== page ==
Sensitive individuals such as children, the elderly, and people with respiratory conditions such as asthma, are considered to be at high risk when the AQI reaches 100; anything above 400 is considered extremely hazardous. Beijing's dark January day was nearly twice that level. Another metric, the PM2.5 level (which measures the amount of particulate matter 2.5 microns or smaller, hazardous because of how these small particles accumulate in the lungs), was recorded at nearly 35 times higher than the World Health Organization's hazardous level.
So it can get bad. While other factors contribute to high AQIs, such as heavy industry and the widespread burning of coal and wood in outlying areas, transportation contributes its fair share to the black skies. And vehicular emissions are the leading source of the lung-infiltrating PM2.5, accounting for an estimated 22% of the atmospheric load.
It may seem strange that a population of millions would accept such deplorable conditions, especially when one of the main sources is such a visible part of the landscape. In the US, highly visible pollution impacts have incited widespread public outcry and drastic changes in public policy - like how the 1969 Cuyohoga River fire sparked a movement that led to the first Earth Day, the establishment of the EPA and the passage of the Clean Water Act.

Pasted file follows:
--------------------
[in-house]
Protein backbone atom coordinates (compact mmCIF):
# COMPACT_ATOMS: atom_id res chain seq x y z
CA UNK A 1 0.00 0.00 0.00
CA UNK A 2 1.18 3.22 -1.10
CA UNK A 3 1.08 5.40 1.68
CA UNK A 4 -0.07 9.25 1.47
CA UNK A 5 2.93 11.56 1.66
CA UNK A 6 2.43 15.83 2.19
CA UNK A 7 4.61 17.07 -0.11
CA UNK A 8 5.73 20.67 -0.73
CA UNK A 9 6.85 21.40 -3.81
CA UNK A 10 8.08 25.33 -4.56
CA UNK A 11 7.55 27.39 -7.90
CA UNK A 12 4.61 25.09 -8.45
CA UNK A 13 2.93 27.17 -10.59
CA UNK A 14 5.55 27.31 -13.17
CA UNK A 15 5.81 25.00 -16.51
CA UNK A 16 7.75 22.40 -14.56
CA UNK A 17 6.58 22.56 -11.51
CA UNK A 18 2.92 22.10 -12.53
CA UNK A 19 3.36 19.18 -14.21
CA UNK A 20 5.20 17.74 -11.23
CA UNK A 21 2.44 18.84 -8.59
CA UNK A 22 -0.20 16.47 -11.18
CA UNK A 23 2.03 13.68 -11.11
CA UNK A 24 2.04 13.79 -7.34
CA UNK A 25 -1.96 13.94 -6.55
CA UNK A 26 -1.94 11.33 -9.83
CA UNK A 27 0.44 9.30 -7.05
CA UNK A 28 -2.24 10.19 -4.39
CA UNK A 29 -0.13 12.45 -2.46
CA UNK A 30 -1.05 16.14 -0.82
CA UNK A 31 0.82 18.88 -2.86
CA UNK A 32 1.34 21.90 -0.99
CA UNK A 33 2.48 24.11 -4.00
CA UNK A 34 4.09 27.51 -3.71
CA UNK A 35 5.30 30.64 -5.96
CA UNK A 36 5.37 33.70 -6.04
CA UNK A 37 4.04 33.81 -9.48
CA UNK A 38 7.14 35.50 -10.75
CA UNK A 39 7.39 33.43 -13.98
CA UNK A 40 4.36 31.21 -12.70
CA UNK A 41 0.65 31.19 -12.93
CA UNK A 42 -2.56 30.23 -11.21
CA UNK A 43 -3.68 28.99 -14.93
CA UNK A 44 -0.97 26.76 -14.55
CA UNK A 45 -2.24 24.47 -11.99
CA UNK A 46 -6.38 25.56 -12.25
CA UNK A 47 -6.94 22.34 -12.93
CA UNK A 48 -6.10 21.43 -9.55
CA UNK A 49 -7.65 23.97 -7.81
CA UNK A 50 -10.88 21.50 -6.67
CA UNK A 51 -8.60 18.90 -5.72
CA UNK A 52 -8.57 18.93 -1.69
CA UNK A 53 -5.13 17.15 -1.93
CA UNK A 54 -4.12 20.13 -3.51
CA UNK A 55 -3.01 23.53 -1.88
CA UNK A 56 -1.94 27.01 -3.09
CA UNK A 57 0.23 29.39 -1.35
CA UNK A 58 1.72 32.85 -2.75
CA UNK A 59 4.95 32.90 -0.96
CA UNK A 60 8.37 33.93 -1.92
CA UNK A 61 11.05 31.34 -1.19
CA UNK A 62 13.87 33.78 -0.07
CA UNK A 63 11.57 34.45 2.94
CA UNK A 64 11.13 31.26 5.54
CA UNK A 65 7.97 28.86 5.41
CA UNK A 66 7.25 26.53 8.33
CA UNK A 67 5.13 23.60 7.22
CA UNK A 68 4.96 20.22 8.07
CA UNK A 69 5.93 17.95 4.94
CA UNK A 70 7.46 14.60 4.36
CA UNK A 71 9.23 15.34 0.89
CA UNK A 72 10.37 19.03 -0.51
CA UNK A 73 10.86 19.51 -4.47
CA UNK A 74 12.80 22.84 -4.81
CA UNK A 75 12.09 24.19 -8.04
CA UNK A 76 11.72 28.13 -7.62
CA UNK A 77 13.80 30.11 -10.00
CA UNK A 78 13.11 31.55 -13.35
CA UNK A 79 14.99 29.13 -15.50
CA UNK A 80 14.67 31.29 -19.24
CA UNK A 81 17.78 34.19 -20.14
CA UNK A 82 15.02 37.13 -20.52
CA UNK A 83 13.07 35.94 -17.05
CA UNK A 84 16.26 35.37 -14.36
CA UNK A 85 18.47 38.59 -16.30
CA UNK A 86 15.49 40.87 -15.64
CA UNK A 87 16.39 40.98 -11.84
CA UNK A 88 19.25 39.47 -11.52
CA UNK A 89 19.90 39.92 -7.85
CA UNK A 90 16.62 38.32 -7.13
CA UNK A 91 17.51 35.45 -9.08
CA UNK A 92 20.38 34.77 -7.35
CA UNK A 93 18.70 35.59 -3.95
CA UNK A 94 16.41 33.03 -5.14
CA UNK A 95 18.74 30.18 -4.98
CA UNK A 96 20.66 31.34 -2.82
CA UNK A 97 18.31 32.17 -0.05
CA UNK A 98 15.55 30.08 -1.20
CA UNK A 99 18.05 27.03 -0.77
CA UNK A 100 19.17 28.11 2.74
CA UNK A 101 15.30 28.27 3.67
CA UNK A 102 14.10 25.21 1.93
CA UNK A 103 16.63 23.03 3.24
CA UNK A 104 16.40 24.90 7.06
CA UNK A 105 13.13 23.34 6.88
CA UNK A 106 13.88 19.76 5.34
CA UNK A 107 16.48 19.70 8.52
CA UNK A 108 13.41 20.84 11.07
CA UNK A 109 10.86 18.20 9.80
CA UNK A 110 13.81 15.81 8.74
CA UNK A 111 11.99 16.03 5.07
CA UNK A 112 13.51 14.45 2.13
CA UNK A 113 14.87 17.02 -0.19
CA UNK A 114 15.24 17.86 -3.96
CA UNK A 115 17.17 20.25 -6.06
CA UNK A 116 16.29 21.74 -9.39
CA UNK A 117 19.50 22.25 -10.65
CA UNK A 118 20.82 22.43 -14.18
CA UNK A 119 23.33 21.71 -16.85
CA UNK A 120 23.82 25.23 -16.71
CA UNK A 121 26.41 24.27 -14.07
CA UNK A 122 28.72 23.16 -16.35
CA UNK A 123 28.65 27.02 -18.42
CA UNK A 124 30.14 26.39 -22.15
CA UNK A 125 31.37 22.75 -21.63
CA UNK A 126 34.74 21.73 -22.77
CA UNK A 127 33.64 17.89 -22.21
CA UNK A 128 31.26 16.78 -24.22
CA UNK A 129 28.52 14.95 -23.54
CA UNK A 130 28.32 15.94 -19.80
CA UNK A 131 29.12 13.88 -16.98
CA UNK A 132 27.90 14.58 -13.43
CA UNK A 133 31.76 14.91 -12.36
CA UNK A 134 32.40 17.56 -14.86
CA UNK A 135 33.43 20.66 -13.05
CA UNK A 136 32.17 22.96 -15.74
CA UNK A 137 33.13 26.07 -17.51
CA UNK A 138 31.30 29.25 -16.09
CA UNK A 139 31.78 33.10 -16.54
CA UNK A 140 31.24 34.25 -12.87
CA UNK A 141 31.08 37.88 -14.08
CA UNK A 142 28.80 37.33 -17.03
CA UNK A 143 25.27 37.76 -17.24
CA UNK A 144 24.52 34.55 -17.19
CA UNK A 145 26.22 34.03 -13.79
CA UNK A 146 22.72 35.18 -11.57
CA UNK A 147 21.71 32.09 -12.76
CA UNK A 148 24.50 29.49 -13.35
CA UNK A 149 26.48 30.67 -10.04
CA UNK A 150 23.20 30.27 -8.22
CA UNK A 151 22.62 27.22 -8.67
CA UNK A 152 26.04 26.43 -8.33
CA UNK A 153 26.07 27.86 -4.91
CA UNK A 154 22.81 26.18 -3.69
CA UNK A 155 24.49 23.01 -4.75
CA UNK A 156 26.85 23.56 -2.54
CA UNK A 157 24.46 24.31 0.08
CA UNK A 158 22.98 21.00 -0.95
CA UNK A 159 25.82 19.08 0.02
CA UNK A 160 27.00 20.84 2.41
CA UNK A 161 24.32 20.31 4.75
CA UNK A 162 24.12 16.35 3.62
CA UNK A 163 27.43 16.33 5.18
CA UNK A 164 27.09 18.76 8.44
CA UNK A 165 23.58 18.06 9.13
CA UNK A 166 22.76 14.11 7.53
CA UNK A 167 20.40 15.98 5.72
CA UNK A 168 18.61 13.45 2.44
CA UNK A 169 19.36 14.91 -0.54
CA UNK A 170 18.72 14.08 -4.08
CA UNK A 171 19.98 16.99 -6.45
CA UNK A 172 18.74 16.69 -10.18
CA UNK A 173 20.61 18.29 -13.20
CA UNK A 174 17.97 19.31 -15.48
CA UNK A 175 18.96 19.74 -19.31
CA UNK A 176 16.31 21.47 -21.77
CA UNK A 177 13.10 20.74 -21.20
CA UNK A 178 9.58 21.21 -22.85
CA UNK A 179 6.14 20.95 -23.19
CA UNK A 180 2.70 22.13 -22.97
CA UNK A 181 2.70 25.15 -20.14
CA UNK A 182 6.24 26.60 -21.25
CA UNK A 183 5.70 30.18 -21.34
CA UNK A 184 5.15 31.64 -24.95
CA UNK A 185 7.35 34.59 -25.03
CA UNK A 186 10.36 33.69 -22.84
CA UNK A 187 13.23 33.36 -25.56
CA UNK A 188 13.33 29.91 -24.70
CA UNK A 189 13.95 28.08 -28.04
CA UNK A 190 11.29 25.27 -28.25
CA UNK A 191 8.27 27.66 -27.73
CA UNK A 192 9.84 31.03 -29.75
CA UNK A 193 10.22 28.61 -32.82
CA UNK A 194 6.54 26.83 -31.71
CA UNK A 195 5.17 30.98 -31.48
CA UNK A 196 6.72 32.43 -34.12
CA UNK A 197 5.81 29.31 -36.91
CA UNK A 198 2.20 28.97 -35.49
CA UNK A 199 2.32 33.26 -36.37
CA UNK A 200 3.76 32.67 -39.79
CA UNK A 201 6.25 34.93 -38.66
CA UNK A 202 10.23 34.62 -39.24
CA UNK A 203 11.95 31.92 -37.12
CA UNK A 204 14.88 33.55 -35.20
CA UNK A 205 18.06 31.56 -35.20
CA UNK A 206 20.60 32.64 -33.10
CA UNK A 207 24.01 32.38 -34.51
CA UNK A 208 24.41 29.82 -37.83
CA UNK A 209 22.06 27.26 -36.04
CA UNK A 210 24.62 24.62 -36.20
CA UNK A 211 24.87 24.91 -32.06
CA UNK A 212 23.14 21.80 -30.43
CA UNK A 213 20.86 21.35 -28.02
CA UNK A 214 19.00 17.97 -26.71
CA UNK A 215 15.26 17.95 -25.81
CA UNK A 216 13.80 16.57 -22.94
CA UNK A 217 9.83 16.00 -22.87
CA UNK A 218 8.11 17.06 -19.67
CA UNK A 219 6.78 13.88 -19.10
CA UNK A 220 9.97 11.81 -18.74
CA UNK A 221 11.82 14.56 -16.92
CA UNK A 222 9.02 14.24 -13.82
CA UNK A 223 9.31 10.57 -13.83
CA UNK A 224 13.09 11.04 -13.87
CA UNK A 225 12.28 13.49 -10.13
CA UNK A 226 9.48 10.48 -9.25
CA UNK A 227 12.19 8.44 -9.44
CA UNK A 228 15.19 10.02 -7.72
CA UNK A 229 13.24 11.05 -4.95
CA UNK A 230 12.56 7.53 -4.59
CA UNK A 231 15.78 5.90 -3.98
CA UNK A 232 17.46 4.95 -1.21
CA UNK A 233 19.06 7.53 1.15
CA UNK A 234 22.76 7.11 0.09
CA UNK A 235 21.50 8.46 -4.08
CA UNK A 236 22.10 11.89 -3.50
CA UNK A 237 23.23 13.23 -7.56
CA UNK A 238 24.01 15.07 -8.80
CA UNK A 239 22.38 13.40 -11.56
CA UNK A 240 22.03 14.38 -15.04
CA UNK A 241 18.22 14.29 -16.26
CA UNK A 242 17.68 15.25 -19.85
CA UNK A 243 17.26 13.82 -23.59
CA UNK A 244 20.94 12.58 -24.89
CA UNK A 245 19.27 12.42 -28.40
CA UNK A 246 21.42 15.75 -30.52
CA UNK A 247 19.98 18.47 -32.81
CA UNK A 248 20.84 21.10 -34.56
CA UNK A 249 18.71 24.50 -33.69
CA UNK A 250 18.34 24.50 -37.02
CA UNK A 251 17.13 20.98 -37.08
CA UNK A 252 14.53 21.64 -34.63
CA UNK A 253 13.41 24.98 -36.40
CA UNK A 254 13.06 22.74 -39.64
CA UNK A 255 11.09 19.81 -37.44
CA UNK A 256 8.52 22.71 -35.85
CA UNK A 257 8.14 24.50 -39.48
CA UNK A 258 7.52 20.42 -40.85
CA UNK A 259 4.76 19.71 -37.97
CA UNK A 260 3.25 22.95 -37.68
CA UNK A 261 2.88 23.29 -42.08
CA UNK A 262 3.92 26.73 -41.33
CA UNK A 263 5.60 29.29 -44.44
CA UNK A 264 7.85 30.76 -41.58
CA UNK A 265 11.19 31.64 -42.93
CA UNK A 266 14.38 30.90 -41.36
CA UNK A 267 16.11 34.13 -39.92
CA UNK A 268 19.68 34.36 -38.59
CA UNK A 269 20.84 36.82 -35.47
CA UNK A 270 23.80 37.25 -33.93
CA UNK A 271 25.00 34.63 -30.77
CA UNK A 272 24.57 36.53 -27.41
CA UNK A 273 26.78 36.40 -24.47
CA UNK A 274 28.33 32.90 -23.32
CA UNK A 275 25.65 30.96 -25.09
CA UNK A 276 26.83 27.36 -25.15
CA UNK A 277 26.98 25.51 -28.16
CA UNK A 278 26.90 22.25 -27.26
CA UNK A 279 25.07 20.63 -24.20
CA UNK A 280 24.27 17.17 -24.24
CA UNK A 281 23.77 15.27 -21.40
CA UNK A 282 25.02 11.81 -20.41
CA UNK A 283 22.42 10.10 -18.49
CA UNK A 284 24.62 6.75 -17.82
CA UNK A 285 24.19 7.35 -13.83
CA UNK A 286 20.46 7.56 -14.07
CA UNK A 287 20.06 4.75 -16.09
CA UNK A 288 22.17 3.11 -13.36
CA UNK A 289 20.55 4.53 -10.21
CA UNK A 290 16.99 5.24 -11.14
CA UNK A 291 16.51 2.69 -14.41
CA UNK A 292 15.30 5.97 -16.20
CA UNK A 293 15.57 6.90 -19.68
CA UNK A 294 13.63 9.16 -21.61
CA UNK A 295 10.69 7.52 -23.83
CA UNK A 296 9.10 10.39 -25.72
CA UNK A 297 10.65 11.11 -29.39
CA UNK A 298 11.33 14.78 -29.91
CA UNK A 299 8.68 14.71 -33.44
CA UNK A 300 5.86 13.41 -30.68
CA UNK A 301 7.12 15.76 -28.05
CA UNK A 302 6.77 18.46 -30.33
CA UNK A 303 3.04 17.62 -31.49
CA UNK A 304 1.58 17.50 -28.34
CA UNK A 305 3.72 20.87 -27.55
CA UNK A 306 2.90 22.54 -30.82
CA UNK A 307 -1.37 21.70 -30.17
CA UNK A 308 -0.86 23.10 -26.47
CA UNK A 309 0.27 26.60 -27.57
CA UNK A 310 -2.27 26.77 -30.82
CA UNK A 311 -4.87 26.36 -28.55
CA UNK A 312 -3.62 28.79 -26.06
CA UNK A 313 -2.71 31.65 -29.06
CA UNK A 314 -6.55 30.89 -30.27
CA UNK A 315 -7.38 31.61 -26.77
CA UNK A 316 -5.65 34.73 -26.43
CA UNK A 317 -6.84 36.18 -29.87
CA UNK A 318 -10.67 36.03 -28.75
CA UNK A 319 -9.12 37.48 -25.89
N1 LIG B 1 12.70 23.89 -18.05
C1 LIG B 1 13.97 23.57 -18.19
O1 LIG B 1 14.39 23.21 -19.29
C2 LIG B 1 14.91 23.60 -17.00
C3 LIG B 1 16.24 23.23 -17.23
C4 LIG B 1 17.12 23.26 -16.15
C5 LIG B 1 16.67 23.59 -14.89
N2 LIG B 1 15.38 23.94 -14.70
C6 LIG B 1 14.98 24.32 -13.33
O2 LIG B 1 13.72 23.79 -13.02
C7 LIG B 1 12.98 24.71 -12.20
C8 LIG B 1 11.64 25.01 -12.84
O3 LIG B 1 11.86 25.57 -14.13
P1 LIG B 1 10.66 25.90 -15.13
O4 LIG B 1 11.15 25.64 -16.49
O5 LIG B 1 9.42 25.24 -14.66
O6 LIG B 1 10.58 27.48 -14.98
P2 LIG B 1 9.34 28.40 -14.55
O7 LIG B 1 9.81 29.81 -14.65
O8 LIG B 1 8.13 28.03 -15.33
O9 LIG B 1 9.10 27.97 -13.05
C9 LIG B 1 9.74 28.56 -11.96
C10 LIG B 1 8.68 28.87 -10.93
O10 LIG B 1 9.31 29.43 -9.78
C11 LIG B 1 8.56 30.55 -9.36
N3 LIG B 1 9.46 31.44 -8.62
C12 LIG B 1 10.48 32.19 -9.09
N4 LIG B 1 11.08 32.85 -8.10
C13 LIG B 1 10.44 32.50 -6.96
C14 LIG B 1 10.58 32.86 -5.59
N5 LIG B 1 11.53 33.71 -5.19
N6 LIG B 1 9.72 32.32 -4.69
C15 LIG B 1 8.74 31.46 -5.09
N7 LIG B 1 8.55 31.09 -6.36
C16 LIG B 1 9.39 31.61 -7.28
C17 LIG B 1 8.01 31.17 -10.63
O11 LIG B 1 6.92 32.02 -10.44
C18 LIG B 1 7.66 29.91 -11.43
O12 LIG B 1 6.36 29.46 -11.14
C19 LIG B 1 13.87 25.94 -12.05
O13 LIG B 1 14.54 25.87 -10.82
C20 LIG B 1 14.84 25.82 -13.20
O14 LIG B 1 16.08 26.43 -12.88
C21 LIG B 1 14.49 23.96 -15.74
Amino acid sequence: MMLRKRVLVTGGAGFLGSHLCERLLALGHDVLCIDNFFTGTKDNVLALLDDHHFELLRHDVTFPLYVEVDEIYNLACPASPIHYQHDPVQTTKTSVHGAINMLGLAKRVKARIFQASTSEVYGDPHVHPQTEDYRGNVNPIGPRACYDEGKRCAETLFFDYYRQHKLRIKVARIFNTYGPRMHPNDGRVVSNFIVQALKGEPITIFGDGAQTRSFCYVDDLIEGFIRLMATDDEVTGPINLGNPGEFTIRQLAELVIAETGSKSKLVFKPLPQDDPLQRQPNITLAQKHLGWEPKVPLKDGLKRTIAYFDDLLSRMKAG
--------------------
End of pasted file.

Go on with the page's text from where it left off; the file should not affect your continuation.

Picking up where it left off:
But for the Chinese, driving a car is seen as a necessary sign of status in a newly prosperous economy. The Chinese government, despite enacting several policies to reign in the driving riot, encourages buying cars as a way to drive the economy and provides loans and incentives for would-be car owners. And the worse the vehicular emissions get, the less people are willing to walk or bike. Most people prefer to drive on black air days to be enclosed inside of cars where air quality may be slightly better.
Despite some forward-thinking policies on vehicular policies that have been put forward in the past 5 years, the thick smog of this past January 12th made it crystal clear that these measures are not doing enough.
- Rebecca Hamilton
Some cool sources!